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I've installed SuSE 8.1 countless times on this pc (connected to a router, which is hooked to a cable modem), and eth0 has always loaded and showed my ip/netmask during booting; however, today, after installing it, it says "eth0 failed", and not "eth0....failed". I have access to the Internet and it works fine, but this "eth0 failed" bothers me. Any ideas on where I can look to see why eth0 is failing when it's not even trying ... before the failed message appears?
these two look problematic in /var/log/messages:
Feb 14 20:25:42 linux dhcpcd: infinite IP address lease time. Exiting
Feb 14 20:27:43 linux kernel: eth0: no IPv6 routers present
these eth0 look normal:
Feb 14 20:27:23 linux kernel: 8139too Fast Ethernet driver 0.9.26
Feb 14 20:27:23 linux kernel: eth0: RealTek RTL8139 Fast Ethernet at 0xf896e000, 00:50:8d:a6:1f:14, IRQ 11
Feb 14 20:27:23 linux kernel: eth0: Identified 8139 chip type 'RTL-8139C'
Feb 14 20:27:23 linux kernel: eth0: Setting 100mbps full-duplex based on auto-negotiated partner ability 45e1.
Feb 14 20:27:31 linux kernel: IPv6 v0.8 for NET4.0
Feb 14 20:27:31 linux kernel: IPv6 over IPv4 tunneling driver
Sure, you could climb through your rc files and locate the section that searches for the IPv6 router (which you don't have) and comment out the line that looks for it. However, being SuSE it will cut off your hand for doing so It seems to not like actual tampering with the rc scripts directly, that's the job of some gui tool that you should never touch (or at least that seems to be what SuSe would like to believe ). I personally wouldn't even give it a second glance, live with the error, it's causing no problems, and it's simply saying you don't have an IPv6 router, no biggie there.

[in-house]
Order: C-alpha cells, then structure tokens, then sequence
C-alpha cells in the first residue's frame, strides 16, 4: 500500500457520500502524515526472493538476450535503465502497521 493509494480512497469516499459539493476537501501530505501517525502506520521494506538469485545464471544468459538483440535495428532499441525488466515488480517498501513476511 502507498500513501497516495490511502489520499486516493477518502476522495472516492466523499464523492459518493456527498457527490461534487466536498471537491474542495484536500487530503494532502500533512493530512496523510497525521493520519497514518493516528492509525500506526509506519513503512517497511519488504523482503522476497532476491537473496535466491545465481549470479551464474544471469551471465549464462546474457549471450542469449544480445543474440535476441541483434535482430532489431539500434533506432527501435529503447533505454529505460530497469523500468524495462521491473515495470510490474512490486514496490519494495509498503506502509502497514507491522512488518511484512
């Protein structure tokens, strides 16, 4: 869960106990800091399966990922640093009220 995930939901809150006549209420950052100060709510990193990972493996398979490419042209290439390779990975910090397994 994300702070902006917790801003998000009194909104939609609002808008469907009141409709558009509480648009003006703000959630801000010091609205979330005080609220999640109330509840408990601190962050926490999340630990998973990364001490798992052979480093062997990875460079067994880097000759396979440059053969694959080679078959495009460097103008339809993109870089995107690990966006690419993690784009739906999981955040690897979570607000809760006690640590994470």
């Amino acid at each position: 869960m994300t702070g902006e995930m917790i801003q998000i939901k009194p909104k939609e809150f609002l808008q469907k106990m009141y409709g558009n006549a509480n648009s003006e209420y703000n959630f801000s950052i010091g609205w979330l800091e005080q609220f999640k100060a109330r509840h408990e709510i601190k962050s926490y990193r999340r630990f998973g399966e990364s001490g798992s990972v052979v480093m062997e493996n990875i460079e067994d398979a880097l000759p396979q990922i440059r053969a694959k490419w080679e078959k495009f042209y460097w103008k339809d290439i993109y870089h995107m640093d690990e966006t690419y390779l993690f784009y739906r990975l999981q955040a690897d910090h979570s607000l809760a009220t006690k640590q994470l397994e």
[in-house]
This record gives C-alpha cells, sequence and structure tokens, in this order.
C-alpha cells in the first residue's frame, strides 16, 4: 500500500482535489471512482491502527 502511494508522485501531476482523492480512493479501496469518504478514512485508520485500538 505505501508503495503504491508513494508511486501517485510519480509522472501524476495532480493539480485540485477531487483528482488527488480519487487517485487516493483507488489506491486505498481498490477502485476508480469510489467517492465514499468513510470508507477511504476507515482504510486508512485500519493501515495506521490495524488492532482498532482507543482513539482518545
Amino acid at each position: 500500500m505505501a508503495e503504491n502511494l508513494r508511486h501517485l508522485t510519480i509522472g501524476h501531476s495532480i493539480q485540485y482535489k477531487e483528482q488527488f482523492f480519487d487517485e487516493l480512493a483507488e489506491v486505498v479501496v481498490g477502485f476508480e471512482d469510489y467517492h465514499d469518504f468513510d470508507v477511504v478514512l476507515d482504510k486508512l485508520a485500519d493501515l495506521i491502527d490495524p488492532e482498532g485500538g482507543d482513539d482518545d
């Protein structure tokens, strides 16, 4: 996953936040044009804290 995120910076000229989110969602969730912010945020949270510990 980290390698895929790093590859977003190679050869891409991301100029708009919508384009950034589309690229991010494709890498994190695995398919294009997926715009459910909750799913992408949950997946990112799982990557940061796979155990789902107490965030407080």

That's cool, if you want to hunt down the problem, try to find which rc starts that. It may be written quite cryptically, and rough to decipher, however that'd be more than likely the place to go to remove or comment out a line starting that and causing that specific error. You may also look into xinetd (spelling?) and see if it's getting started (or executing the error) in there.
You do have 1 other option, get a router that conforms to IPv6
My router does support IPv6. I've installed SuSE 8.1 at least 6 times on this pc and the eth0 and network settings were all automatically configured correctly all the previous times. All of a sudden on this recent install, eth0 fails it's driving me crazy. The whole reason I was interested in linux was because of the networking side, and now I'm getting very discouraged. Everything is working perfectly in Windows.
I don't mean for this to sound as it's going to...
Why don't you figure out networking then if you are interested in how it works in linux Not saying you don't know a whole lot about networking, but if you are installing SuSE (and from the sounds of it, that is all) and just, boom, the default install is "working" and now all of a sudden "not working" then it doesn't sound like you are all that interested in the networking side of linux. To more nicely word this: